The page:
Grace Kim, while no longer a contender for the US Girls’ Amateur crown, remains one for the most polite person in golf mantle.
So when she couldn’t find the words to readily describe her 21-hole loss to American Brooke Seay in the round of 16 today, you knew something had happened at SentryWorld in Wisconsin.
Not that she had any acrimony whatsoever in the direction of her Californian opponent, but rather it was the sense that something had taken place that she hadn’t yet been able to wrap her head around.
Kim, the effervescent Sydneysider, had earlier rattled off a quality performance in her round of 32 match after trailing Chun-Wei Wu by two holes early before grinding down the Taiwanese youngster for a 3&2 win.
And she must have thought a good day was about to turn into a great one when Seay, trailing Kim 1-down, hit her approach just to the side of the 18th green and still 12m from the cup.
But the incoming Stanford freshman, perhaps inspired by a piece of brilliant caddying by her brother, calmly drilled the putt to extend the match.
“I was just kind of picturing a line,” said Seay, who had her younger brother Spencer on the bag.
“I wasn't thinking of distance at all. The only thing on my mind was make it. Spencer told me he would give me a puppy if I made it.
“That was just kind of unrelated, but it kind of loosened me up. I was a little surprised that it went in.”
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Perhaps not as surprised as Kim, the Avondale member who had just played 18 holes four under and without a bogey in a match of extreme quality.
“To be honest, I thought I had it,” Kim said.
“But Brooke played great golf – her wedge game and putting was unreal, we both played so well and there was only hole that was won that wasn’t won by a birdie (the short par-four fourth hole on which Seay made the match’s only bogey).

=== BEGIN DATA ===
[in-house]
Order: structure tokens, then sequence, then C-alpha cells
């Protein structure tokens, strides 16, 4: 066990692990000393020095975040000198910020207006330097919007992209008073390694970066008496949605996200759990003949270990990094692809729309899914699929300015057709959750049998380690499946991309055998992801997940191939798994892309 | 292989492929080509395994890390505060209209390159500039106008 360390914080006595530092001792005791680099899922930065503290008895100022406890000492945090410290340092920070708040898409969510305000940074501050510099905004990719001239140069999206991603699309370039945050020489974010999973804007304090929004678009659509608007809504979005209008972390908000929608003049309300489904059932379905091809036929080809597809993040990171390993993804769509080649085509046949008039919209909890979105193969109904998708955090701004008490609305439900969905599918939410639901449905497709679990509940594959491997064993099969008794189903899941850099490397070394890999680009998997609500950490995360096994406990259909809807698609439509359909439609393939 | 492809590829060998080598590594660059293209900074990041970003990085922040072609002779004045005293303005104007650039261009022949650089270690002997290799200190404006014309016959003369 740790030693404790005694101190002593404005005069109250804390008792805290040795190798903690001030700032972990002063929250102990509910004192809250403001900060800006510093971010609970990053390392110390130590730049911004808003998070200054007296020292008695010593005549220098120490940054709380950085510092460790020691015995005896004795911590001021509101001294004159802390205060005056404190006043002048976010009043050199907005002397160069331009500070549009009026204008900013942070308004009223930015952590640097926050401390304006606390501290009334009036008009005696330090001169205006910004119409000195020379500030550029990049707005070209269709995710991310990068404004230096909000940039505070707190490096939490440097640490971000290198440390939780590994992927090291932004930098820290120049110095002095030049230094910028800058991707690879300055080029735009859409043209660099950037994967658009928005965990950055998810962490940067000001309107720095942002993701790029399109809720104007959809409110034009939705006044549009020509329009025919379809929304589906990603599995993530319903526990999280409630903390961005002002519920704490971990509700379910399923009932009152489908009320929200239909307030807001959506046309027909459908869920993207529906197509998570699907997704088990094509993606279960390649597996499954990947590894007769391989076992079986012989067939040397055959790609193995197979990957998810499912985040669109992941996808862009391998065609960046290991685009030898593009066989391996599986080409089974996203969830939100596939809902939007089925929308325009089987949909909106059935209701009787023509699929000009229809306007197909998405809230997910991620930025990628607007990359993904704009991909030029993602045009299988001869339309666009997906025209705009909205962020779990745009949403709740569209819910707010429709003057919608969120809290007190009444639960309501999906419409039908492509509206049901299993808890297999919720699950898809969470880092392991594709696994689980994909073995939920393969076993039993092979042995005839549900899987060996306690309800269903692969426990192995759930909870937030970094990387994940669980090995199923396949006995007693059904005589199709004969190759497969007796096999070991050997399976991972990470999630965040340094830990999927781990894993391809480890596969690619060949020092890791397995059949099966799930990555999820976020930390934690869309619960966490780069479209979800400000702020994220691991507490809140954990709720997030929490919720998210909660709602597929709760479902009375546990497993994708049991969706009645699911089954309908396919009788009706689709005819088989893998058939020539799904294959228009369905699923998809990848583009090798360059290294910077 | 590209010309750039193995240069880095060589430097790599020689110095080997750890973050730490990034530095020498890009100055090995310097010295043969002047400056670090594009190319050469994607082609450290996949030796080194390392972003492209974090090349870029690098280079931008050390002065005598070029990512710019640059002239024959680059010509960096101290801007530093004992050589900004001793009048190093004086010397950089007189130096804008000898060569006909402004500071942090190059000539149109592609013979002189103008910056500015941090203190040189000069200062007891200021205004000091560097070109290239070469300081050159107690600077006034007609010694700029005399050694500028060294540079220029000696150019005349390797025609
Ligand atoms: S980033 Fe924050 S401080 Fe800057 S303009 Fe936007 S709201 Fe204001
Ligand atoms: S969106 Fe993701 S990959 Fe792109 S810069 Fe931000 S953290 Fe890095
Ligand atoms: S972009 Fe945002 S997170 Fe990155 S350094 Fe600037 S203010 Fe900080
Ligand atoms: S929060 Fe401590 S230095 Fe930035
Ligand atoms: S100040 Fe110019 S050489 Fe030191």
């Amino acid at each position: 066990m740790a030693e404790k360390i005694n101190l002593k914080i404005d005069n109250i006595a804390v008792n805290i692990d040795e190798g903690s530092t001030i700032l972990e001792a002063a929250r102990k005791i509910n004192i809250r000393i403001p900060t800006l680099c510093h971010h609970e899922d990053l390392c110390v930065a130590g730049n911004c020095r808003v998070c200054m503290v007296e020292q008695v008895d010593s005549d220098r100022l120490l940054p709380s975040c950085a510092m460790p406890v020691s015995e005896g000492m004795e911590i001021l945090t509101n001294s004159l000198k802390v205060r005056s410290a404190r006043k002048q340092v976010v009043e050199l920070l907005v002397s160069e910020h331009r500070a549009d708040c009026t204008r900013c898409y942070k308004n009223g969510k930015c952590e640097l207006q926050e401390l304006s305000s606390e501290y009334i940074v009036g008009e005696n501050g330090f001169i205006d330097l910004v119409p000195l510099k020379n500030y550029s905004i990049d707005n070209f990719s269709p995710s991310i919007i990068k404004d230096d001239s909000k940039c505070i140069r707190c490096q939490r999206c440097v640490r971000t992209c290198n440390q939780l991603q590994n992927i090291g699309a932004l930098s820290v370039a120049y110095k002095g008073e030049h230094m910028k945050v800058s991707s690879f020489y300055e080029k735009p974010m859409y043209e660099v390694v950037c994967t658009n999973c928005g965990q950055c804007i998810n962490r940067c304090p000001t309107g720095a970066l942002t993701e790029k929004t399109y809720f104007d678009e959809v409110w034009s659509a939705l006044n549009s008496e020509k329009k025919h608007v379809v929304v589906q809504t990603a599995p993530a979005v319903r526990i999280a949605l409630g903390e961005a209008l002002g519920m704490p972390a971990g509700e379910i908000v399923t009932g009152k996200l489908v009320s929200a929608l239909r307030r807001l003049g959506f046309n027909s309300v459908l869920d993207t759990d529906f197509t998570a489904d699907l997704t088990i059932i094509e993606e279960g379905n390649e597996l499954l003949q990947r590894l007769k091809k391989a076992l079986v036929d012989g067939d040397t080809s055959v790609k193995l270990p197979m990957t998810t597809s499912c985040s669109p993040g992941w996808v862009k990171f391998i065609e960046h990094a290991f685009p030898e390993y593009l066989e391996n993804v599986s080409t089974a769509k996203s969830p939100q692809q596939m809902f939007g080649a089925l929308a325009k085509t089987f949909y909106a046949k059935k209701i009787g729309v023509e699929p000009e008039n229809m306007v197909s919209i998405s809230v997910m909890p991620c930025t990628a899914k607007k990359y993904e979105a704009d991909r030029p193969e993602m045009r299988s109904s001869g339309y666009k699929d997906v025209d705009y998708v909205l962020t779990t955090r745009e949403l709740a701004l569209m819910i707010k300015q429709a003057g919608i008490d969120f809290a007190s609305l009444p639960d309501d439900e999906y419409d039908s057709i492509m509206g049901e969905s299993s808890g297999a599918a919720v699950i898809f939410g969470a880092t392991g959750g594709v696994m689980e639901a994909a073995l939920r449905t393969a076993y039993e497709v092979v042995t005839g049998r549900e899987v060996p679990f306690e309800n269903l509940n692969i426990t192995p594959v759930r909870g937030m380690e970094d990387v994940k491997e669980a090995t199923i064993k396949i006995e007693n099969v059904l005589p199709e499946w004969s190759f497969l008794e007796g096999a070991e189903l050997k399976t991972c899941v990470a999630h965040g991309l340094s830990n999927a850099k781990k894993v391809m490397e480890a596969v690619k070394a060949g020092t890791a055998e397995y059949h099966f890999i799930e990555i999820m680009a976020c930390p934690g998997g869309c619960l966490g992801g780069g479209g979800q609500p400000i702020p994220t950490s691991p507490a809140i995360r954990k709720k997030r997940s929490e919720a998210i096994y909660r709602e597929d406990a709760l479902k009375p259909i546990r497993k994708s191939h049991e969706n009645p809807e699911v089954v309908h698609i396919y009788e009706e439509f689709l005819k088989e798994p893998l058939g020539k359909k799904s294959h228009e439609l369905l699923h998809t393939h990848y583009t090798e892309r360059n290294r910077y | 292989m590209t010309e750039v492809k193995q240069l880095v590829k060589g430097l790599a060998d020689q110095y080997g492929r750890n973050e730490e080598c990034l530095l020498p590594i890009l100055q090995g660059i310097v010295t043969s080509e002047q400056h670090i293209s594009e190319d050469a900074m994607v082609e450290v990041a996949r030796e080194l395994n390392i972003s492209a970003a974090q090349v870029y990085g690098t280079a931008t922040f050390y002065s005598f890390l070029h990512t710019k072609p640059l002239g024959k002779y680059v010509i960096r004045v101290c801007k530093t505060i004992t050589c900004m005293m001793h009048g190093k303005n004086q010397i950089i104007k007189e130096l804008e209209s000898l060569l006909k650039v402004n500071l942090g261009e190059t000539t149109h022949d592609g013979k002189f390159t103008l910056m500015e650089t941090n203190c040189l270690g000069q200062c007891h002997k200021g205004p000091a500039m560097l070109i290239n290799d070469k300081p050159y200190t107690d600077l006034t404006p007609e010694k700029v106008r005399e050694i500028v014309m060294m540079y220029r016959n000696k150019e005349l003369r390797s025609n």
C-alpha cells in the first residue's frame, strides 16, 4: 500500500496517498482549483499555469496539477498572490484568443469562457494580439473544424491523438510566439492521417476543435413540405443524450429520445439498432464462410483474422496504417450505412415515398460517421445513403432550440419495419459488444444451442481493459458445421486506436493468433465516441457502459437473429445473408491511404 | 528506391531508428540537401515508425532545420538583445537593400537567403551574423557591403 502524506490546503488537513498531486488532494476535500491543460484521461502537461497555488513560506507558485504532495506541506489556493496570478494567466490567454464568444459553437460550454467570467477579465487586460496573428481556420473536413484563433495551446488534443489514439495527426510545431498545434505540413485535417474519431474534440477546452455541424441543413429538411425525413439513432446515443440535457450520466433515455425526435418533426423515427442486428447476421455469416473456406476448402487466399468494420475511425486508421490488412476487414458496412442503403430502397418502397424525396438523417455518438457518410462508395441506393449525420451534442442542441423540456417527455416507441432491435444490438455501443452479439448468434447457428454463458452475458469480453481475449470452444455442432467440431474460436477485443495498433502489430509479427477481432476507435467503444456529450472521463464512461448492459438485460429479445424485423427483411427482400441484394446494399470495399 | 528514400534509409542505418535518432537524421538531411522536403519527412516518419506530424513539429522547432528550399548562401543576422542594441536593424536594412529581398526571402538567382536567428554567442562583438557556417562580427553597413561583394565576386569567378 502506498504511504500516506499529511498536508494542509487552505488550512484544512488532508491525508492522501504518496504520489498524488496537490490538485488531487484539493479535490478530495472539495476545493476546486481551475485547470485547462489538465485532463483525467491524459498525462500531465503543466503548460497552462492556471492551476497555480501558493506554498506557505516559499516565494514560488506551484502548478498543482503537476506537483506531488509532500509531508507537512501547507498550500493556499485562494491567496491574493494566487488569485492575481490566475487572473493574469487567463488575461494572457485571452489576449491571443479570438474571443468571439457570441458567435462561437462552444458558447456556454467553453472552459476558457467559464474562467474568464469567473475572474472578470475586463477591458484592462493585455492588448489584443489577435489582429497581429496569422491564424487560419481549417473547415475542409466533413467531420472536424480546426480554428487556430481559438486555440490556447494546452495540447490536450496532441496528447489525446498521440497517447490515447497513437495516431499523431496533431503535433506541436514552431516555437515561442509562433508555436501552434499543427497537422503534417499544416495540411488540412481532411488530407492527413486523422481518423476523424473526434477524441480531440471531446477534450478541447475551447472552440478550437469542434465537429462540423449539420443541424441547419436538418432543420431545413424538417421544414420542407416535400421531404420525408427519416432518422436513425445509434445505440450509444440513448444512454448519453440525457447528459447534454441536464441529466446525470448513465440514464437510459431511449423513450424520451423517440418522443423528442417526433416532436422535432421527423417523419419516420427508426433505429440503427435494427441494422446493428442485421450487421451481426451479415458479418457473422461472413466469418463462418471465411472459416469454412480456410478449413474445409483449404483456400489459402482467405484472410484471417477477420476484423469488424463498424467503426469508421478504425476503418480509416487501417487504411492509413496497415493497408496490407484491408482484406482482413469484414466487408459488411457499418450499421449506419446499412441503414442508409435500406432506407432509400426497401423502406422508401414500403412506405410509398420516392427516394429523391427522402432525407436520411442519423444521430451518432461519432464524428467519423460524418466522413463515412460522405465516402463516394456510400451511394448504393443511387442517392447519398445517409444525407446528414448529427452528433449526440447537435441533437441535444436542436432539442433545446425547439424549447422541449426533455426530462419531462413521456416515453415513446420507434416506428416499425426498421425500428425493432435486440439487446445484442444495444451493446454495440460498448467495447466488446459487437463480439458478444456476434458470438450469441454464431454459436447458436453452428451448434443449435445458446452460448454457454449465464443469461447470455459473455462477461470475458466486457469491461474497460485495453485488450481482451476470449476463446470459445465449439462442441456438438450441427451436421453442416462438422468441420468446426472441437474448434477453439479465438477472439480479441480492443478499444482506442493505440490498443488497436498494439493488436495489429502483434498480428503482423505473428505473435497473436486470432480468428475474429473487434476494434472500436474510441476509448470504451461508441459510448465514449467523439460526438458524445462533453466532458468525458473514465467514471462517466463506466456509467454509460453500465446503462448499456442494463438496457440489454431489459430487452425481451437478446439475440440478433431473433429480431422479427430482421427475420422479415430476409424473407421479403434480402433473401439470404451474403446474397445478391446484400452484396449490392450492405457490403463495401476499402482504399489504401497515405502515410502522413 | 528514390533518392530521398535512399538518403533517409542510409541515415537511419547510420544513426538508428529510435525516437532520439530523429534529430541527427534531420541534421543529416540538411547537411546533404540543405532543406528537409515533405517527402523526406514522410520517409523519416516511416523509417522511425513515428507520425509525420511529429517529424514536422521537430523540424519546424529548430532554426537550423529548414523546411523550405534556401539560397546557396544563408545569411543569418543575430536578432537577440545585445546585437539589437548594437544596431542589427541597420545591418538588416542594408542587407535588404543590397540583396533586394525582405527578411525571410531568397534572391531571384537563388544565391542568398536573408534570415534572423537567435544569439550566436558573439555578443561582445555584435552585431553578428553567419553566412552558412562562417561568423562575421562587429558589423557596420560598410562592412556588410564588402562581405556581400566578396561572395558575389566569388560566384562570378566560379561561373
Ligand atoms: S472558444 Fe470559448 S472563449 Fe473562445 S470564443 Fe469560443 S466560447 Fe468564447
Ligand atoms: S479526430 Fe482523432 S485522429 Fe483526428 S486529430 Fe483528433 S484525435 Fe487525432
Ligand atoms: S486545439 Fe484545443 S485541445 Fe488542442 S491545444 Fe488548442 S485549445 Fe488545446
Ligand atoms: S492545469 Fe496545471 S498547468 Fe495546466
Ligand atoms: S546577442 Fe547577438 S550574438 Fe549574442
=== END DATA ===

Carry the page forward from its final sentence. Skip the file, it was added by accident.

“She made that putt and I thought, `Are you kidding me?, we have to go down 19.
“Then I don’t really regret anything, because I played really well all day, but that was my chance because I had a six-foot right-to-left slider for birdie on the 19th, but I smashed it (through the break) and we had to keep going again.
“We made pars up the 20th, then she hit a nice tee shot into the (par-three) third (the 21st) and I really had to make mine from about 10 feet but left it short and low.
“She made hers (from about 1.5m) and that was it.
“I can’t be upset, it was just one of those things. She was really good.”
To her credit, the young American, remarkably playing the tournament for the sixth time, was full of praise for Kim.
“Honestly, Grace played amazing. That was probably the toughest match I've ever played,” Seay said.
“We were both just firing on all cylinders and didn't really make any mistakes.”
Kim, already at 18 a long-time New South Wales state team representative, remained upbeat about her stellar performance.
“I’m not disappointed, just maybe a little frustrated,” she reflected.
“I gained a lot of experience, it’s just my second time in American tournaments, so (while) it’s not as far as I wanted to go … I’m happy with way I played.”